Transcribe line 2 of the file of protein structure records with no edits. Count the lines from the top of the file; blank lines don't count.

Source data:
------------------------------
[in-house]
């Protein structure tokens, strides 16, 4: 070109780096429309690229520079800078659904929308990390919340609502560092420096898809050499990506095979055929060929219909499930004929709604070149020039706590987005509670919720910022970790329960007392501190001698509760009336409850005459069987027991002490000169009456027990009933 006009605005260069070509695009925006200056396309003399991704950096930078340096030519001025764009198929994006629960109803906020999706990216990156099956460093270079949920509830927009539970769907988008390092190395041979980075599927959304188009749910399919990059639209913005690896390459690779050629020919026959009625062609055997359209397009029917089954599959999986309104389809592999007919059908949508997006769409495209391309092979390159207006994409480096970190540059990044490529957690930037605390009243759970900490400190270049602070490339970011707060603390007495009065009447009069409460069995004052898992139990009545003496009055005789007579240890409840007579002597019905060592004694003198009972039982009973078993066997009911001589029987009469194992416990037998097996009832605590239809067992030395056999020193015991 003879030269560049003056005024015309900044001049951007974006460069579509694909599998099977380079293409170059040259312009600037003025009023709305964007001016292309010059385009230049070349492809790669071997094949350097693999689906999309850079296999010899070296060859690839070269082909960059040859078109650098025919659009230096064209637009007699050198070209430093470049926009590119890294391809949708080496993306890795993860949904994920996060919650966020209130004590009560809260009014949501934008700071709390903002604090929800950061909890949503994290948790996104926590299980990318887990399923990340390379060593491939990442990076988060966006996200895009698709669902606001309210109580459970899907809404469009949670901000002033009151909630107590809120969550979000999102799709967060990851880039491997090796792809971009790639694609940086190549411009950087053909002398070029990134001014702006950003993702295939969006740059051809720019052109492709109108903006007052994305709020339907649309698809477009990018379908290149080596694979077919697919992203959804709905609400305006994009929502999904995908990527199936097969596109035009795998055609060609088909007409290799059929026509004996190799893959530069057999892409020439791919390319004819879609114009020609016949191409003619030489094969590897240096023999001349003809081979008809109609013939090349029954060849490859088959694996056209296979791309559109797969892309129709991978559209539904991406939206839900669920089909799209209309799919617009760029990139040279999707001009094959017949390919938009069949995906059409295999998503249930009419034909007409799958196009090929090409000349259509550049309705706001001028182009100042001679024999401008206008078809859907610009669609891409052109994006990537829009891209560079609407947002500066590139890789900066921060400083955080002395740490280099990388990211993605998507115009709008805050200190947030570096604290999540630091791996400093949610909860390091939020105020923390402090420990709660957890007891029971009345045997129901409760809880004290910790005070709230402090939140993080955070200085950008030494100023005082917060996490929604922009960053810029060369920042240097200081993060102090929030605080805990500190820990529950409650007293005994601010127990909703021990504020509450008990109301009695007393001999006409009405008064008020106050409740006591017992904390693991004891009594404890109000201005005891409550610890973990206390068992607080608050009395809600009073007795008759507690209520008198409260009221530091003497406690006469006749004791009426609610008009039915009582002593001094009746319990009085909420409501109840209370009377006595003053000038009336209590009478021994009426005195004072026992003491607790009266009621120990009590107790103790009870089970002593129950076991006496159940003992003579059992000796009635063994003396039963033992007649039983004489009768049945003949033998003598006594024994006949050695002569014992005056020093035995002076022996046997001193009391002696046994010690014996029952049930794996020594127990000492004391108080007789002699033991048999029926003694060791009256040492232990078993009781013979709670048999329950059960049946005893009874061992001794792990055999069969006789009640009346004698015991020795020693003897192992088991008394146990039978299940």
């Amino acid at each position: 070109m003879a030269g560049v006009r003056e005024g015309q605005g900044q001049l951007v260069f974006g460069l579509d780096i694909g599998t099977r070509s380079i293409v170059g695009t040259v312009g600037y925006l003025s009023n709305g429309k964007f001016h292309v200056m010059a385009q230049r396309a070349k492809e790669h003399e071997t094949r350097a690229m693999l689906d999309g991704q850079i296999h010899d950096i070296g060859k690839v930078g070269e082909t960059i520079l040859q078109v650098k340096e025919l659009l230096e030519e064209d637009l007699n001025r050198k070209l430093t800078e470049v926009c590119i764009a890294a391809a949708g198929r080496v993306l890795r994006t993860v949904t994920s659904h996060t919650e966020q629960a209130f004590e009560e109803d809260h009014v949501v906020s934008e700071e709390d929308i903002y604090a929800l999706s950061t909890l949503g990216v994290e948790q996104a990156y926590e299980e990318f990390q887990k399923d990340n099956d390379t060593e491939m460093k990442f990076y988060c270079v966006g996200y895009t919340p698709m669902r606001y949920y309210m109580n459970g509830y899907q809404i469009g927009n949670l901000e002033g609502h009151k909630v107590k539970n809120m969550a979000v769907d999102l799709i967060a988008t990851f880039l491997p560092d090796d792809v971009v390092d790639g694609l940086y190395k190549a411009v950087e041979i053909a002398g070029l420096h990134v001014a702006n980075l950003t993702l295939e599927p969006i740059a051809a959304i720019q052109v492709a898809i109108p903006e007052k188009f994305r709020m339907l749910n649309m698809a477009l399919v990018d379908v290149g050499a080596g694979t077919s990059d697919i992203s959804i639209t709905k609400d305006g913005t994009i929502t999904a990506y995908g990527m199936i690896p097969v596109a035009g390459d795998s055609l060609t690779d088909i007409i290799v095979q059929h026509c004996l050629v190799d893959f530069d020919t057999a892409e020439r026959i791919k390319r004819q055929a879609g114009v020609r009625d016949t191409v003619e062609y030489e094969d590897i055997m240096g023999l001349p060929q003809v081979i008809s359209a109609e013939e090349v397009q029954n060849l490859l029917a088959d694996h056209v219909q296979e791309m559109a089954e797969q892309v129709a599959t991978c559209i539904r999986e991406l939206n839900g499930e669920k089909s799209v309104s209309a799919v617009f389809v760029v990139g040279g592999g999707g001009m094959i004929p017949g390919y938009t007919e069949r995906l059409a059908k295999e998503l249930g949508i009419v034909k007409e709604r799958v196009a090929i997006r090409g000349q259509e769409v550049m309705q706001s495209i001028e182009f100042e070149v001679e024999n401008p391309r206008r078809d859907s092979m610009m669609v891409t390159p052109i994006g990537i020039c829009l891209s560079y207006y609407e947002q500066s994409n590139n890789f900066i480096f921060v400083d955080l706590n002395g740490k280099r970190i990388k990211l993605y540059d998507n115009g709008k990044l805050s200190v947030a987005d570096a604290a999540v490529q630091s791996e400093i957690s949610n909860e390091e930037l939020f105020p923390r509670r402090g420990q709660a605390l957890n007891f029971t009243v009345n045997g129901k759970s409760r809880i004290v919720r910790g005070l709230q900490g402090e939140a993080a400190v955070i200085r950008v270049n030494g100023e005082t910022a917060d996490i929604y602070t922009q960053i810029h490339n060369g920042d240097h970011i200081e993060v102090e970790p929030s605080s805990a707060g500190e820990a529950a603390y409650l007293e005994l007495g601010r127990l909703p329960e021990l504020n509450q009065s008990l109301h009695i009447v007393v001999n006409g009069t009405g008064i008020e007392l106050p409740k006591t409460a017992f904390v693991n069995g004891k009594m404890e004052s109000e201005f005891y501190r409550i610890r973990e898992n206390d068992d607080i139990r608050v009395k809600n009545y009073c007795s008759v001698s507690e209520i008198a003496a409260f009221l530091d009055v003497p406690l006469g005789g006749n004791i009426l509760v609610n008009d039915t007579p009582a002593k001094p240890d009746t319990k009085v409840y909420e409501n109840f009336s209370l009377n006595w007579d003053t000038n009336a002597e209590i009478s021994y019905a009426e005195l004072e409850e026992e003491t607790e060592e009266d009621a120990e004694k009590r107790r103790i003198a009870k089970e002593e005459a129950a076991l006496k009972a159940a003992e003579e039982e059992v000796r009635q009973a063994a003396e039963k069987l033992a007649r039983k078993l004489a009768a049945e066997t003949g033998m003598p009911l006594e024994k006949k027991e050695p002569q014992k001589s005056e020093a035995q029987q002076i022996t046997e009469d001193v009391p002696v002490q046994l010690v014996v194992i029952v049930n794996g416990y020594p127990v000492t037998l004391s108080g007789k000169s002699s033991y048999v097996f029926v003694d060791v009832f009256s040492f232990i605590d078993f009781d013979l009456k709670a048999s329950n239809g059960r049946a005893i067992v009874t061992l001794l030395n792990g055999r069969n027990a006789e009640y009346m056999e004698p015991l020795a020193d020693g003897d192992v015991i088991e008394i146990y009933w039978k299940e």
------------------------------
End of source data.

């Protein structure tokens, strides 16, 4: 070109780096429309690229520079800078659904929308990390919340609502560092420096898809050499990506095979055929060929219909499930004929709604070149020039706590987005509670919720910022970790329960007392501190001698509760009336409850005459069987027991002490000169009456027990009933 006009605005260069070509695009925006200056396309003399991704950096930078340096030519001025764009198929994006629960109803906020999706990216990156099956460093270079949920509830927009539970769907988008390092190395041979980075599927959304188009749910399919990059639209913005690896390459690779050629020919026959009625062609055997359209397009029917089954599959999986309104389809592999007919059908949508997006769409495209391309092979390159207006994409480096970190540059990044490529957690930037605390009243759970900490400190270049602070490339970011707060603390007495009065009447009069409460069995004052898992139990009545003496009055005789007579240890409840007579002597019905060592004694003198009972039982009973078993066997009911001589029987009469194992416990037998097996009832605590239809067992030395056999020193015991 003879030269560049003056005024015309900044001049951007974006460069579509694909599998099977380079293409170059040259312009600037003025009023709305964007001016292309010059385009230049070349492809790669071997094949350097693999689906999309850079296999010899070296060859690839070269082909960059040859078109650098025919659009230096064209637009007699050198070209430093470049926009590119890294391809949708080496993306890795993860949904994920996060919650966020209130004590009560809260009014949501934008700071709390903002604090929800950061909890949503994290948790996104926590299980990318887990399923990340390379060593491939990442990076988060966006996200895009698709669902606001309210109580459970899907809404469009949670901000002033009151909630107590809120969550979000999102799709967060990851880039491997090796792809971009790639694609940086190549411009950087053909002398070029990134001014702006950003993702295939969006740059051809720019052109492709109108903006007052994305709020339907649309698809477009990018379908290149080596694979077919697919992203959804709905609400305006994009929502999904995908990527199936097969596109035009795998055609060609088909007409290799059929026509004996190799893959530069057999892409020439791919390319004819879609114009020609016949191409003619030489094969590897240096023999001349003809081979008809109609013939090349029954060849490859088959694996056209296979791309559109797969892309129709991978559209539904991406939206839900669920089909799209209309799919617009760029990139040279999707001009094959017949390919938009069949995906059409295999998503249930009419034909007409799958196009090929090409000349259509550049309705706001001028182009100042001679024999401008206008078809859907610009669609891409052109994006990537829009891209560079609407947002500066590139890789900066921060400083955080002395740490280099990388990211993605998507115009709008805050200190947030570096604290999540630091791996400093949610909860390091939020105020923390402090420990709660957890007891029971009345045997129901409760809880004290910790005070709230402090939140993080955070200085950008030494100023005082917060996490929604922009960053810029060369920042240097200081993060102090929030605080805990500190820990529950409650007293005994601010127990909703021990504020509450008990109301009695007393001999006409009405008064008020106050409740006591017992904390693991004891009594404890109000201005005891409550610890973990206390068992607080608050009395809600009073007795008759507690209520008198409260009221530091003497406690006469006749004791009426609610008009039915009582002593001094009746319990009085909420409501109840209370009377006595003053000038009336209590009478021994009426005195004072026992003491607790009266009621120990009590107790103790009870089970002593129950076991006496159940003992003579059992000796009635063994003396039963033992007649039983004489009768049945003949033998003598006594024994006949050695002569014992005056020093035995002076022996046997001193009391002696046994010690014996029952049930794996020594127990000492004391108080007789002699033991048999029926003694060791009256040492232990078993009781013979709670048999329950059960049946005893009874061992001794792990055999069969006789009640009346004698015991020795020693003897192992088991008394146990039978299940």